Even back when he was just another sportswriter pounding the Dodger beat for a living, Fred Claire seemed unalterably destined to become one of the people he wrote about.
In fact, if you want to trace the genesis of an ascent that has seen Claire become the second-most-powerful man in the Dodgers' organization, behind owner Peter O'Malley, it might be that late March morning in 1969 when Claire was covering spring training for the Long Beach Press-Telegram.
Claire and his press-box cohorts had boarded the team bus bound for Orlando, Fla., when Claire was called back outside by the manager of the Dodgers' Triple-A team in Spokane, Wash., a guy named Tom Lasorda. A few nights earlier, after both had finished work, Claire had asked Lasorda if he could work out with his Spokane team on a slow day.
Lasorda, however, told Claire that morning he wanted him in the lineup when Spokane played Bakersfield, another Dodger affiliate. Claire entered in the third inning, replacing Bobby Valentine at shortstop, and Lasorda told spectators that this kid was just acquired from the Angels. There was some truth to it. Claire had covered the Angels the previous season.
After striking out twice, Claire came to bat with a runner, Steve Sogge, at third and two outs in a tied game. But he lined weakly to first base. Lasorda, for some reason, never asked Claire to suit up again.
Proving that the pen is mightier than the bat, Claire filed this story for the next morning's newspaper:
S cribe Blows Chance
to Wow Dodger Brass
VERO BEACH--Dear Boss:
I didn't cover Friday's game between the Dodgers and Minnesota at Orlando. You're probably not going to believe it, but I was playing shortstop for Spokane . . .
It's not much consolation, but if I tell the story often enough I may score Sogge yet.
--Fred Claire, Staff Writer
Stability and forward-thinking have long been the foundation of the Dodger organization, considered one of baseball's best. But all it took was one interview to shake up the club's corporate structure.
Al Campanis, the vice president of player personnel, questioned the inherent abilities of blacks to manage major league teams, saying they neither had the "necessities" nor were willing to "pay the dues."
Two days later, amid pressure from civic groups, politicians and media coverage, Campanis, 70, was fired from a job he held since 1969 and from an organization for which he had worked for 46 years.
Claire, who did not accompany the Dodgers to Houston to open the season, did not watch Campanis' nationally televised interview. As executive vice president, Claire technically ranked ahead of Campanis on the Dodger front-office marquee. But Claire's duties were almost entirely administrative, while O'Malley and Campanis made the high-profile decisions on player moves.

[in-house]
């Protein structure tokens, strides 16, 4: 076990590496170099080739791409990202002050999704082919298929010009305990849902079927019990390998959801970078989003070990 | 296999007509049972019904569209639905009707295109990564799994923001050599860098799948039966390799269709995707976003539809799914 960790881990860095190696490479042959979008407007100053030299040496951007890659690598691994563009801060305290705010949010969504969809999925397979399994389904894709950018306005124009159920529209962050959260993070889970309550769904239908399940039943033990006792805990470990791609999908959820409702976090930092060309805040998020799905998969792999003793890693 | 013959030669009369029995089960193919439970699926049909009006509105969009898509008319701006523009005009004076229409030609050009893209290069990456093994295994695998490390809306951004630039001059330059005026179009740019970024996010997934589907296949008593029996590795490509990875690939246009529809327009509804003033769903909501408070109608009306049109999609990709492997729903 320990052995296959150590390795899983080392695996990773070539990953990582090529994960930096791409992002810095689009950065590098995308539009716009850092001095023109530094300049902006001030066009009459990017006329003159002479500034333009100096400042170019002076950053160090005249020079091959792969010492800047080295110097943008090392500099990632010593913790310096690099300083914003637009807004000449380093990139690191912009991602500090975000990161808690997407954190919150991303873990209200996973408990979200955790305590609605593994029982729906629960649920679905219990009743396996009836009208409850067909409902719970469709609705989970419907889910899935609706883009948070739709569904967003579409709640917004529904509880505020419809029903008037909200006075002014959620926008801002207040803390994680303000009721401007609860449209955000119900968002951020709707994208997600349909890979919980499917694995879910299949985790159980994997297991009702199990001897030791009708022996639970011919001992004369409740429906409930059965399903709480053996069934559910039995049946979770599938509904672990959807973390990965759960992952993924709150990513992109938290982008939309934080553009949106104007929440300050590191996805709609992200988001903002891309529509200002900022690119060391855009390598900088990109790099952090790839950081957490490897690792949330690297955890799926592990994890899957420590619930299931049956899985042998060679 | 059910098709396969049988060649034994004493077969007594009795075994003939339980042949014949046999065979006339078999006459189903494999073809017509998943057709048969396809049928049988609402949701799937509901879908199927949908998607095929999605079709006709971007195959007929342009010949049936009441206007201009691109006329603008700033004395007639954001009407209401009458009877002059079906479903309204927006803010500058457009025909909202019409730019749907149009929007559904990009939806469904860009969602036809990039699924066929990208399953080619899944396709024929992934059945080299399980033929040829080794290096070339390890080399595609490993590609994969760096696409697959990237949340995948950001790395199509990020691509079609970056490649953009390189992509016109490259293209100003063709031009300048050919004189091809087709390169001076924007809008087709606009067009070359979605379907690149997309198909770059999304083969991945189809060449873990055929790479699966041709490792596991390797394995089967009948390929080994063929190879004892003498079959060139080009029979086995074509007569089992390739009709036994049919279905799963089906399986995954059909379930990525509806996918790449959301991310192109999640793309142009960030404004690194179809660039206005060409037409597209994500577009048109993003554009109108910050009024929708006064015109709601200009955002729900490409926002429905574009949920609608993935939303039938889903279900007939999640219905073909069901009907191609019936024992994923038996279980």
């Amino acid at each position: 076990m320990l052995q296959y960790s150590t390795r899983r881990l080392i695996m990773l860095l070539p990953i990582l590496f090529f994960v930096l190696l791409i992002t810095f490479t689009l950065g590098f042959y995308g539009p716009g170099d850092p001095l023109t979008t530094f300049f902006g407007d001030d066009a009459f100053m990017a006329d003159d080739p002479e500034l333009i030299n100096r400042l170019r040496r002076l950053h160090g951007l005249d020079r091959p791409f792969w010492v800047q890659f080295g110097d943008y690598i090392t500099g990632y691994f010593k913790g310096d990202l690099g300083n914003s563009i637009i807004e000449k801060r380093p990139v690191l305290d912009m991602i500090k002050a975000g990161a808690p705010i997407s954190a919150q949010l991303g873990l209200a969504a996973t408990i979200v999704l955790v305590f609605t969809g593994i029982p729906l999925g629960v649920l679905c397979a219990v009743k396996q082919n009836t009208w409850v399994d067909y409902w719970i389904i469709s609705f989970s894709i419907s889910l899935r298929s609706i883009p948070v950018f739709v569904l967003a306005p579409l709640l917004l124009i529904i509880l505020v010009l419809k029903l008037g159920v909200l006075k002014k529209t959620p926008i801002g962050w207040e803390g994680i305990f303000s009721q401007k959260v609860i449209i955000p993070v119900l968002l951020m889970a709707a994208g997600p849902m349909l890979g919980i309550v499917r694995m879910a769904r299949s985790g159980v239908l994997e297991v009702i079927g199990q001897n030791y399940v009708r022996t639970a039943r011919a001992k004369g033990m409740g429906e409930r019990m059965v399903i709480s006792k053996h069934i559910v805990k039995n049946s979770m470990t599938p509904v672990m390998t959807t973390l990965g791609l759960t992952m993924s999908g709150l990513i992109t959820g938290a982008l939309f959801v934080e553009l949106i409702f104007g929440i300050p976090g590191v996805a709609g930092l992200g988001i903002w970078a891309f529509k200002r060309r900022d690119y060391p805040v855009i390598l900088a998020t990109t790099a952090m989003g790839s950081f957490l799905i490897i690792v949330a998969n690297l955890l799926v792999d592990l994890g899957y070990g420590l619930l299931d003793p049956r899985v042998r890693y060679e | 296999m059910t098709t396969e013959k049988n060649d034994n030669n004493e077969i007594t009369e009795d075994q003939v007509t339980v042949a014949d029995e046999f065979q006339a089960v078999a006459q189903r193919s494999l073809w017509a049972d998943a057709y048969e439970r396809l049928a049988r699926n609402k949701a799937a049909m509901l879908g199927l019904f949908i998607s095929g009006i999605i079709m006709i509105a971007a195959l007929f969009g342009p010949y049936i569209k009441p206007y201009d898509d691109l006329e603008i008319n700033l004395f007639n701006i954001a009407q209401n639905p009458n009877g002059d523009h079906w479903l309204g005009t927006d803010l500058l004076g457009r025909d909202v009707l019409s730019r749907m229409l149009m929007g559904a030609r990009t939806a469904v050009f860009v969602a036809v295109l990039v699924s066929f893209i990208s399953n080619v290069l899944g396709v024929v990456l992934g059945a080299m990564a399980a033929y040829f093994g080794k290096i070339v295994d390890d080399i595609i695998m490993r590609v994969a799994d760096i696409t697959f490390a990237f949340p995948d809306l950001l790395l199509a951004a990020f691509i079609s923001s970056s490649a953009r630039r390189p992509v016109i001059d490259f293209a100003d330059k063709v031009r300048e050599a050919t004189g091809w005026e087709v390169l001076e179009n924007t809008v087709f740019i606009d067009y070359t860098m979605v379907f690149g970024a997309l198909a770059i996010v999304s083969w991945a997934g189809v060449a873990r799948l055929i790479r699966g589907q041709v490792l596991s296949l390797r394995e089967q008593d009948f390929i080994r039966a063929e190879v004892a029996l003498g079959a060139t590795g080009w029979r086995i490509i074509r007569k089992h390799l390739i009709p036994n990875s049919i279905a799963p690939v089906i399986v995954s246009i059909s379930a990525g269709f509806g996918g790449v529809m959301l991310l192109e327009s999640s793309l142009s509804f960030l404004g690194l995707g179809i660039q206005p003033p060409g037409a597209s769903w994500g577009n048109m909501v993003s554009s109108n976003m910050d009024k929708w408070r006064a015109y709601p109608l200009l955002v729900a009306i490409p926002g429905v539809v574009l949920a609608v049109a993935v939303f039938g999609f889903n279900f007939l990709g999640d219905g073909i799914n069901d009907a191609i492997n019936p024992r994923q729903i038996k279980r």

Now, though, O'Malley was on the phone from Houston offering Campanis' job to a surprised Claire, who accepted. Claire may or may not have aspired for this job--he won't say, now--but he took it.
"My main concern was the company," Claire said. "What was happening was just complete turmoil. Certainly, it was the most unfortunate thing that happened to us. Unfortunate would be my best summation."
One man's misfortune is another's opportunity, and it made a steady, two-decade climb to power nearly complete for Claire, who unblushingly says he'd like to keep the job.
That, of course, is the intrigue encircling Chavez Ravine these days.
Will Claire remain the club's top decision-maker? Or will Claire return to his administrative duties and be replaced by Lasorda, who has expressed a desire to move into the front office?
At the time of Campanis' firing, O'Malley said Claire had the job "for the time being." O'Malley has not wavered since, saying the club is constantly evaluating its personnel, both players and front office.
It still may be too early to know whether Claire has the necessities for the job.
His only professional playing experience was that one inauspicious spring training game in 1969. Other than that, Claire didn't make it past the Torrance High School junior varsity team.
But his background in baseball covers just about every other non-playing, scouting or managing position. He wrote about baseball, served as the Dodgers' public relations director and vice president of promotions before becoming executive vice president in 1982.
This position, however, is totally different from any other he has held. It's one thing to write about or promote the Dodgers, quite another to chart the team's future.
Claire lacks experience, but he says he has compensated by regularly consulting with Lasorda, Bill Schweppe, vice president of minor league operations, and the Dodgers' stable of scouts and advisers.
But, as Claire proclaimed on his first day on the job, it's his job and his signature will be stamped on every decision.